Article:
Fintech Center- The Bank of Japan established its “FinTech Center” on April 1 in the Payment and Settlement Systems Department. It said that Blockchain challenges the conventional concepts of ledgers kept by a trusted third party in a centralized manner and has the potential to change the structure of financial services.
In a speech in May, Dr. Vivian Balakrishnan, Minister for Foreign Affairs and Minister-In-Charge of the Smart Nation Initiative said that he believes that Blockchain technology is ‘something profound’ but that we don’t know yet what will or won’t work. He spoke about creating a “regulatory sandbox” for financial institutions and Fintech companies that creates a safe and conducive space for innovation, within which the consequences of failure can be contained. MAS announced regulatory guidelines for the sandbox at the Singapore Fintech Festival in November, based on industry feedback and tested against the applications they had already received.
Cross-Border Interbank Payments: The Monetary Authority of Singapore (MAS) announced in November that it is exploring Blockchain-based infrastructure for Cross-Border Interbank Payments. A proof-of-concept project has been initiated with a consortium, comprising MAS, the Singapore Exchange, and eight banks, Bank of America Merrill Lynch, The Bank of Tokyo-Mitsubishi UFJ, Ltd, Credit Suisse, DBS Bank Ltd, The Hongkong And Shanghai Banking Corporation Limited, JP Morgan, OCBC Bank, United Overseas Bank. The project is in partnership with R3, a Blockchain technology company.
Land registry- In June, Reuters reported that the Swedish Land Registry had started tests to put the country’s land registry system on Blockchain. The real estate transactions will be put on blockchain once the buyer and seller agree on a deal and a contract is made and from that point onwards, all parties involved, the banks, the government, brokers, buyers, and sellers, can track the progress of the deal.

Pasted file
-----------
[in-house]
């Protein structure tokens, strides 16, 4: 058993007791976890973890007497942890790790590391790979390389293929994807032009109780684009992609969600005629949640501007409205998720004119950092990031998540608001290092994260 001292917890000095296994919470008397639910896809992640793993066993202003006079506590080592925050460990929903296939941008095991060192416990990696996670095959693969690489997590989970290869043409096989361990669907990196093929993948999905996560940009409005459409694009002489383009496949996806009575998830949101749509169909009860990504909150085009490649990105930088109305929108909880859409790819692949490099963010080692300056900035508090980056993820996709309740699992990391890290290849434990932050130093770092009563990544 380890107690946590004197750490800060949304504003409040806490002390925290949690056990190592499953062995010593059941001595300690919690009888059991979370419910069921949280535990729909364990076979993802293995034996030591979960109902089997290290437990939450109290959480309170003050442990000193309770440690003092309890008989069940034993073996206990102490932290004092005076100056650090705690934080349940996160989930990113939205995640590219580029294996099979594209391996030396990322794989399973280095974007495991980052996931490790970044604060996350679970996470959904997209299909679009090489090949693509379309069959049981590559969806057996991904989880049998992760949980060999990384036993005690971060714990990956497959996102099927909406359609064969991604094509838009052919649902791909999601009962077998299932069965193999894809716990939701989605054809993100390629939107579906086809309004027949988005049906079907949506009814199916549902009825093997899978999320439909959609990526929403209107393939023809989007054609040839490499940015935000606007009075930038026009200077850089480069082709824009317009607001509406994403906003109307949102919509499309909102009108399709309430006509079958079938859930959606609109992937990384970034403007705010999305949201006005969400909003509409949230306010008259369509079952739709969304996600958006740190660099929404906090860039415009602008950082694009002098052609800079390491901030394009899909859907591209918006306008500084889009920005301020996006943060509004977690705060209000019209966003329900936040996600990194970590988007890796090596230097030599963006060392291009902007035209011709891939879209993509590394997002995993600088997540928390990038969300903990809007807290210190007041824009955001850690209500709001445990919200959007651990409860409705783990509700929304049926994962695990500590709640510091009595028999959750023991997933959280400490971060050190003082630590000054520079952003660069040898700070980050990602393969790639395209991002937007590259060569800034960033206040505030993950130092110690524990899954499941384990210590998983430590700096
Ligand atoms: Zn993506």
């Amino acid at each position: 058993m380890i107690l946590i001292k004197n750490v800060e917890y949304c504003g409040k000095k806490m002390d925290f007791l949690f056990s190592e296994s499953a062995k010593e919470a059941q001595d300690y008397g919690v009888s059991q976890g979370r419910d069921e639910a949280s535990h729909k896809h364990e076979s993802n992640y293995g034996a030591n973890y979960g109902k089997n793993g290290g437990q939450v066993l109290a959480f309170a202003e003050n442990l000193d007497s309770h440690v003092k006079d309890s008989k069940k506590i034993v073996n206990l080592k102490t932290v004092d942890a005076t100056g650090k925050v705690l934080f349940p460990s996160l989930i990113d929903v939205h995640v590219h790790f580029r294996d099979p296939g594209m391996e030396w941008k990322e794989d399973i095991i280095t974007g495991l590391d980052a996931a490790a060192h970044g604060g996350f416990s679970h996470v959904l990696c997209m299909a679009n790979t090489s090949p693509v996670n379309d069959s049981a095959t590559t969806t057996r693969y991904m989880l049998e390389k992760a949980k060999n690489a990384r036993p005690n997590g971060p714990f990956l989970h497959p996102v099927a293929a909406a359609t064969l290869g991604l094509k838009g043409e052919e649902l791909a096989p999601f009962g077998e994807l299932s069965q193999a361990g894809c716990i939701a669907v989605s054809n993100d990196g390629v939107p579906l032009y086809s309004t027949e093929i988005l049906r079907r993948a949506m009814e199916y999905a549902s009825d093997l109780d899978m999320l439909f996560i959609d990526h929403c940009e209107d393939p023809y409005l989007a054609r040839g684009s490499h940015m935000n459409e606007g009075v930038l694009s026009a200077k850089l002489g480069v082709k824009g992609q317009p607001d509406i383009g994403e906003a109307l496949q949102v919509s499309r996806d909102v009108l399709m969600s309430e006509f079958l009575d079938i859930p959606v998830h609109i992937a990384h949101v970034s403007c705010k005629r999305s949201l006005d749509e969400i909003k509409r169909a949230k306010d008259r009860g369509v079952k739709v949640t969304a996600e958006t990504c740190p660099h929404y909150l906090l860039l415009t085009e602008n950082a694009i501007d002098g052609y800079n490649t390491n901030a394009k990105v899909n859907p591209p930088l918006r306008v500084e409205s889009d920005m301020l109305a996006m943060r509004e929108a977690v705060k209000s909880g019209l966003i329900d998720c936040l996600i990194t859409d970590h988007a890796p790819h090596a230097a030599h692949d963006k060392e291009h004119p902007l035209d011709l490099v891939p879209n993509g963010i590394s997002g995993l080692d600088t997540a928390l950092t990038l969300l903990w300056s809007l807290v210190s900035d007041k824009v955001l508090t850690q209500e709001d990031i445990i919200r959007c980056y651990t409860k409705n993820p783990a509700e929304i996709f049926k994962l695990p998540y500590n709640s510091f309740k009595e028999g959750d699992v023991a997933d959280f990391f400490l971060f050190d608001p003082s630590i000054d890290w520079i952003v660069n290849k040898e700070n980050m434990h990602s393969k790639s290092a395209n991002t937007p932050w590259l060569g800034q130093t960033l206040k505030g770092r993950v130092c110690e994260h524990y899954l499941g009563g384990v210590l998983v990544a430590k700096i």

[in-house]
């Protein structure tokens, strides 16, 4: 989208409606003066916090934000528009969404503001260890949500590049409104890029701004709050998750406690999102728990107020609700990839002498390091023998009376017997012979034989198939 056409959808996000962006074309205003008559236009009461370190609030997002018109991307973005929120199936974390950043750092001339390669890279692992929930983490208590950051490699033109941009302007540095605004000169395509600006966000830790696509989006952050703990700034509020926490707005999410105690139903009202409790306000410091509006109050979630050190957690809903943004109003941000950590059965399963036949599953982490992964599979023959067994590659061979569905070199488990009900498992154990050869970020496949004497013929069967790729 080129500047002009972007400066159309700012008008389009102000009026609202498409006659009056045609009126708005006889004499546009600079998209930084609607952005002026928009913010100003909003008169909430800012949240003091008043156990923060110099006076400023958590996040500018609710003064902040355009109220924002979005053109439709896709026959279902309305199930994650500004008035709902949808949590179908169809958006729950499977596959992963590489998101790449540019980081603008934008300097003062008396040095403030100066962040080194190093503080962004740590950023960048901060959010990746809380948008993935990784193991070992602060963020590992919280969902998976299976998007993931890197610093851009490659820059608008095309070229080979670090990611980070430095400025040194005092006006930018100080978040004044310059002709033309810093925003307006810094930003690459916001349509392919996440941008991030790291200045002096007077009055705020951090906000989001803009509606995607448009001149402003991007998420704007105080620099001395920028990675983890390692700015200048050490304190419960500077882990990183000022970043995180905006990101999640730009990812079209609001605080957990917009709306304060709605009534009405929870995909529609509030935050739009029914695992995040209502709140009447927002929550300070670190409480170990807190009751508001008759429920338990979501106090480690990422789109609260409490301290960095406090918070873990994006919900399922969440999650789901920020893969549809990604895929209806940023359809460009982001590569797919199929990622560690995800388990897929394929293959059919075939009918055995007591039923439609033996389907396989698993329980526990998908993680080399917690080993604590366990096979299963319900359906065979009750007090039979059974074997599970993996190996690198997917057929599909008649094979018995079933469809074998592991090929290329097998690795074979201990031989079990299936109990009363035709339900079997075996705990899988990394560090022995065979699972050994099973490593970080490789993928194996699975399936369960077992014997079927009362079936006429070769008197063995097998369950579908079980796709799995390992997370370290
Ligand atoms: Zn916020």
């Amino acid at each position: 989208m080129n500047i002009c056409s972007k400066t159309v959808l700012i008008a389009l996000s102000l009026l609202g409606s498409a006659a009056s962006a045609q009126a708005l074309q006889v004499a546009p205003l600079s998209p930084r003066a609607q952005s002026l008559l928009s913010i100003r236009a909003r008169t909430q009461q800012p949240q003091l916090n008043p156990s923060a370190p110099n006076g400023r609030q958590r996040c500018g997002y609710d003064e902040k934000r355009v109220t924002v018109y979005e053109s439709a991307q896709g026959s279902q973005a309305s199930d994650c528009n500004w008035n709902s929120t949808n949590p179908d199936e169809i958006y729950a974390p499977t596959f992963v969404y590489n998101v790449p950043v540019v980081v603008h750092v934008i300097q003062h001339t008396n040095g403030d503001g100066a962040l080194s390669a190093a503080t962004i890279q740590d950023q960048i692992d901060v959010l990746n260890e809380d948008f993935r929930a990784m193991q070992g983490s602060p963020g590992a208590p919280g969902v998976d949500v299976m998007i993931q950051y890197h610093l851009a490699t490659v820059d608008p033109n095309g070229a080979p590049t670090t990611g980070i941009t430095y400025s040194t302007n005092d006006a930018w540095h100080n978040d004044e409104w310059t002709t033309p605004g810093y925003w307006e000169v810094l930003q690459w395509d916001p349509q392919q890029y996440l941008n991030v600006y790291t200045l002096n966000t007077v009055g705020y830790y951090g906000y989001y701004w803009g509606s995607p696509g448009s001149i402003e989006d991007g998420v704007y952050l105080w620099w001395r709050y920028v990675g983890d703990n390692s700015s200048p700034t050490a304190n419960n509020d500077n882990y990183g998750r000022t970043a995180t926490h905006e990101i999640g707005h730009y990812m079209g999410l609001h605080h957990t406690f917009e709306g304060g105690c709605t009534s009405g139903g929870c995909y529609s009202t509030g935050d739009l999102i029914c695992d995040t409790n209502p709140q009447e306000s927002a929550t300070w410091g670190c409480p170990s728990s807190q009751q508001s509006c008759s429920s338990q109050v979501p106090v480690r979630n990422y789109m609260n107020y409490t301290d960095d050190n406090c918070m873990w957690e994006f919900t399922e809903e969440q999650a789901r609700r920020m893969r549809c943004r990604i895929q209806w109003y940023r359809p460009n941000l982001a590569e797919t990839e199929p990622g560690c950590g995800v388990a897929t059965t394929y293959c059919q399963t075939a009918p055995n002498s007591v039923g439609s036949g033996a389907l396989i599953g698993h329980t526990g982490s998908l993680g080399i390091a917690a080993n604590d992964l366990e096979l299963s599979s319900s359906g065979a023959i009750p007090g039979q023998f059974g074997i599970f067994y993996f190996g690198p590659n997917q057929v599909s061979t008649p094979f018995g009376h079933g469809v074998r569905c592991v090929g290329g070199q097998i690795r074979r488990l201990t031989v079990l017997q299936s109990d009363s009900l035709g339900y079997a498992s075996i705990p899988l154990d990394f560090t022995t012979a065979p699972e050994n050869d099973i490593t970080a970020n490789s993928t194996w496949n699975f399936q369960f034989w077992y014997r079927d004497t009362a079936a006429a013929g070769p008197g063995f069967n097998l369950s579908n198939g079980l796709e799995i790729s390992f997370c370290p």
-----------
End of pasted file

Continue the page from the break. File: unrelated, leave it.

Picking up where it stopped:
Monitoring research grants- In April, plans were announced to use Blockchain to improve the efficiency of taxpayer money distributed as grants to agencies and partners for research and innovation.
Blockchain as a Service (BaaS)- In August, a platform for deploying and managing blockchain applications and services was made available to the UK public sector. It is meant for the agencies to develop DLT based proofs-of-concept and large scale identity use cases.
Uses in Health IT- In September, the Department of Health and Human Services’ Office of the National Coordinator for Health Information Technology announced the winners of the Use of Blockchain in Health IT and Health-related Research Challenge. The winning proposals focused on a range of outcomes, from boosting privacy and security, improving data integrity and enabling at-scale interoperability for information exchange to counterfeit drug prevention and more.
Federal Reserve’s explorations in DLT for payments, clearing, and settlement- The Federal Reserve published a report on the use of DLT in processing financial transactions, examining potential opportunities, business, technical, financial design and legal considerations.
State-level initiatives- In November 2016, a consortium of Illinois state and county agencies announced the official launch of the Illinois Blockchain Initiative for the purpose of promoting a welcoming regulatory environment for innovative digital currency and Blockchain companies wanting to do business in Illinois. Earlier in the year, Delaware, where the maximum number of companies are incorporated in the US, announced that is exploring Blockchain to make its paperwork more efficient.